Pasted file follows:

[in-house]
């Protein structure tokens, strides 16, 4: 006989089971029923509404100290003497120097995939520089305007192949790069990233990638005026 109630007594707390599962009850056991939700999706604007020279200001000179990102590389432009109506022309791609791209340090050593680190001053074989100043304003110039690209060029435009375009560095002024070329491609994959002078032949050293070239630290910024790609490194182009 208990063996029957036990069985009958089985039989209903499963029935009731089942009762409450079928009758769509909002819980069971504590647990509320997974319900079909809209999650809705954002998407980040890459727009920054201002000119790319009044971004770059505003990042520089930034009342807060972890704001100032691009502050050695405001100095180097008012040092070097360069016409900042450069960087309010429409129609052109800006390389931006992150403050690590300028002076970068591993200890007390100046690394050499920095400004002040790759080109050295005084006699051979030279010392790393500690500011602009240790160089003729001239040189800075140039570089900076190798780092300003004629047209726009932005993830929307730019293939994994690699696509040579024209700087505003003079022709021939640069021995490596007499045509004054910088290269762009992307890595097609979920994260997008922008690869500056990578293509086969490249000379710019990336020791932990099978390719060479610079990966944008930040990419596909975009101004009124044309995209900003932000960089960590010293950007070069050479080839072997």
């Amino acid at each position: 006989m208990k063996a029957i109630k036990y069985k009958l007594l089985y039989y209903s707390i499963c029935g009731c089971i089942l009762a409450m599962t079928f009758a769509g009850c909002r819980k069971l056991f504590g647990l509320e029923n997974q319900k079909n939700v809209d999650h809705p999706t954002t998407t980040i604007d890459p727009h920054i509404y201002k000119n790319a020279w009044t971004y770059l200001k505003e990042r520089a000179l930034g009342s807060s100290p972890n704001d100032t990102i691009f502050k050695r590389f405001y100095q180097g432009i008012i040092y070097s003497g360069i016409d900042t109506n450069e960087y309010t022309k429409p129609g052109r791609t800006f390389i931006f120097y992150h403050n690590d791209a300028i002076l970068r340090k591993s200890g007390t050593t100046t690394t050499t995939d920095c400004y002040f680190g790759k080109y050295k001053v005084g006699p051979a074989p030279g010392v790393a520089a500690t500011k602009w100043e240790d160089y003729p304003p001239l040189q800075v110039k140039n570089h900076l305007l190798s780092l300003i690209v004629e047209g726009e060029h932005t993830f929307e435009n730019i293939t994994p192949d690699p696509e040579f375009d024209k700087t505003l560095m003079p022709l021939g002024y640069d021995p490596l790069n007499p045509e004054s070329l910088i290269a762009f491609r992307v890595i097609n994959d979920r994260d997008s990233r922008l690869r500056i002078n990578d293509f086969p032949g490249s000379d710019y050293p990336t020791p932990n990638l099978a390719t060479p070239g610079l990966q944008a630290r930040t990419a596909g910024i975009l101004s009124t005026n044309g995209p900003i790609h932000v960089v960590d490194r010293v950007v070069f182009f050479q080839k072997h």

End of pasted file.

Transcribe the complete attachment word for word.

[in-house]
């Protein structure tokens, strides 16, 4: 006989089971029923509404100290003497120097995939520089305007192949790069990233990638005026 109630007594707390599962009850056991939700999706604007020279200001000179990102590389432009109506022309791609791209340090050593680190001053074989100043304003110039690209060029435009375009560095002024070329491609994959002078032949050293070239630290910024790609490194182009 208990063996029957036990069985009958089985039989209903499963029935009731089942009762409450079928009758769509909002819980069971504590647990509320997974319900079909809209999650809705954002998407980040890459727009920054201002000119790319009044971004770059505003990042520089930034009342807060972890704001100032691009502050050695405001100095180097008012040092070097360069016409900042450069960087309010429409129609052109800006390389931006992150403050690590300028002076970068591993200890007390100046690394050499920095400004002040790759080109050295005084006699051979030279010392790393500690500011602009240790160089003729001239040189800075140039570089900076190798780092300003004629047209726009932005993830929307730019293939994994690699696509040579024209700087505003003079022709021939640069021995490596007499045509004054910088290269762009992307890595097609979920994260997008922008690869500056990578293509086969490249000379710019990336020791932990099978390719060479610079990966944008930040990419596909975009101004009124044309995209900003932000960089960590010293950007070069050479080839072997």
């Amino acid at each position: 006989m208990k063996a029957i109630k036990y069985k009958l007594l089985y039989y209903s707390i499963c029935g009731c089971i089942l009762a409450m599962t079928f009758a769509g009850c909002r819980k069971l056991f504590g647990l509320e029923n997974q319900k079909n939700v809209d999650h809705p999706t954002t998407t980040i604007d890459p727009h920054i509404y201002k000119n790319a020279w009044t971004y770059l200001k505003e990042r520089a000179l930034g009342s807060s100290p972890n704001d100032t990102i691009f502050k050695r590389f405001y100095q180097g432009i008012i040092y070097s003497g360069i016409d900042t109506n450069e960087y309010t022309k429409p129609g052109r791609t800006f390389i931006f120097y992150h403050n690590d791209a300028i002076l970068r340090k591993s200890g007390t050593t100046t690394t050499t995939d920095c400004y002040f680190g790759k080109y050295k001053v005084g006699p051979a074989p030279g010392v790393a520089a500690t500011k602009w100043e240790d160089y003729p304003p001239l040189q800075v110039k140039n570089h900076l305007l190798s780092l300003i690209v004629e047209g726009e060029h932005t993830f929307e435009n730019i293939t994994p192949d690699p696509e040579f375009d024209k700087t505003l560095m003079p022709l021939g002024y640069d021995p490596l790069n007499p045509e004054s070329l910088i290269a762009f491609r992307v890595i097609n994959d979920r994260d997008s990233r922008l690869r500056i002078n990578d293509f086969p032949g490249s000379d710019y050293p990336t020791p932990n990638l099978a390719t060479p070239g610079l990966q944008a630290r930040t990419a596909g910024i975009l101004s009124t005026n044309g995209p900003i790609h932000v960089v960590d490194r010293v950007v070069f182009f050479q080839k072997h």